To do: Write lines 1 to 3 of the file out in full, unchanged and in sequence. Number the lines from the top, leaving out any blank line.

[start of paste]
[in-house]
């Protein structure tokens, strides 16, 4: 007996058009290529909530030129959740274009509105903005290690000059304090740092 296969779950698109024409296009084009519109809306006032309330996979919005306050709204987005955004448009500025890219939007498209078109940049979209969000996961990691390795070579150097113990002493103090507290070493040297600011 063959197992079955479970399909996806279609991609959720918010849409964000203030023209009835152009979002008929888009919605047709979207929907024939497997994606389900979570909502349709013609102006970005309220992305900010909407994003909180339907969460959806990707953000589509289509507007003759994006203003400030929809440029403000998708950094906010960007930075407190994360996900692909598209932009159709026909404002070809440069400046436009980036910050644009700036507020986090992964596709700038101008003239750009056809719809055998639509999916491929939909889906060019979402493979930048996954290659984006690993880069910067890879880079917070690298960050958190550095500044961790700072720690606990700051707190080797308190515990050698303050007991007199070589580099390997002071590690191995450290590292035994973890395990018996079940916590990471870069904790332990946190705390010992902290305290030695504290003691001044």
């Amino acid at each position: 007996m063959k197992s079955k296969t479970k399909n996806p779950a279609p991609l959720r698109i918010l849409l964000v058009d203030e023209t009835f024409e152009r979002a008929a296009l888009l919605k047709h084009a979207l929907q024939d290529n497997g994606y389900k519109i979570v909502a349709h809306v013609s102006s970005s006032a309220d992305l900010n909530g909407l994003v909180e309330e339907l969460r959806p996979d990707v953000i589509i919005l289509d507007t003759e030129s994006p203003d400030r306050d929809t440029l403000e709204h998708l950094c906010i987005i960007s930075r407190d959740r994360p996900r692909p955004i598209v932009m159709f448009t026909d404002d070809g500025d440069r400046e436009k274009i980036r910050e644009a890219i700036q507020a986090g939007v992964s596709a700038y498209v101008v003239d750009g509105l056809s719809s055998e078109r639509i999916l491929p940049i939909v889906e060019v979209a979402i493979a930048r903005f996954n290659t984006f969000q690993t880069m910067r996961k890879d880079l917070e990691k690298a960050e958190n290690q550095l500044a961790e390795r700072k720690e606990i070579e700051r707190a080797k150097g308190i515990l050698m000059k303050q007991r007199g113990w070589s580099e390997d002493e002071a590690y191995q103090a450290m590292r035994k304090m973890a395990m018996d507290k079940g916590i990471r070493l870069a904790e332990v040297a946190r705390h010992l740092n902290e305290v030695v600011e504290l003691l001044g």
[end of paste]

[in-house]
């Protein structure tokens, strides 16, 4: 007996058009290529909530030129959740274009509105903005290690000059304090740092 296969779950698109024409296009084009519109809306006032309330996979919005306050709204987005955004448009500025890219939007498209078109940049979209969000996961990691390795070579150097113990002493103090507290070493040297600011 063959197992079955479970399909996806279609991609959720918010849409964000203030023209009835152009979002008929888009919605047709979207929907024939497997994606389900979570909502349709013609102006970005309220992305900010909407994003909180339907969460959806990707953000589509289509507007003759994006203003400030929809440029403000998708950094906010960007930075407190994360996900692909598209932009159709026909404002070809440069400046436009980036910050644009700036507020986090992964596709700038101008003239750009056809719809055998639509999916491929939909889906060019979402493979930048996954290659984006690993880069910067890879880079917070690298960050958190550095500044961790700072720690606990700051707190080797308190515990050698303050007991007199070589580099390997002071590690191995450290590292035994973890395990018996079940916590990471870069904790332990946190705390010992902290305290030695504290003691001044």
């Amino acid at each position: 007996m063959k197992s079955k296969t479970k399909n996806p779950a279609p991609l959720r698109i918010l849409l964000v058009d203030e023209t009835f024409e152009r979002a008929a296009l888009l919605k047709h084009a979207l929907q024939d290529n497997g994606y389900k519109i979570v909502a349709h809306v013609s102006s970005s006032a309220d992305l900010n909530g909407l994003v909180e309330e339907l969460r959806p996979d990707v953000i589509i919005l289509d507007t003759e030129s994006p203003d400030r306050d929809t440029l403000e709204h998708l950094c906010i987005i960007s930075r407190d959740r994360p996900r692909p955004i598209v932009m159709f448009t026909d404002d070809g500025d440069r400046e436009k274009i980036r910050e644009a890219i700036q507020a986090g939007v992964s596709a700038y498209v101008v003239d750009g509105l056809s719809s055998e078109r639509i999916l491929p940049i939909v889906e060019v979209a979402i493979a930048r903005f996954n290659t984006f969000q690993t880069m910067r996961k890879d880079l917070e990691k690298a960050e958190n290690q550095l500044a961790e390795r700072k720690e606990i070579e700051r707190a080797k150097g308190i515990l050698m000059k303050q007991r007199g113990w070589s580099e390997d002493e002071a590690y191995q103090a450290m590292r035994k304090m973890a395990m018996d507290k079940g916590i990471r070493l870069a904790e332990v040297a946190r705390h010992l740092n902290e305290v030695v600011e504290l003691l001044g």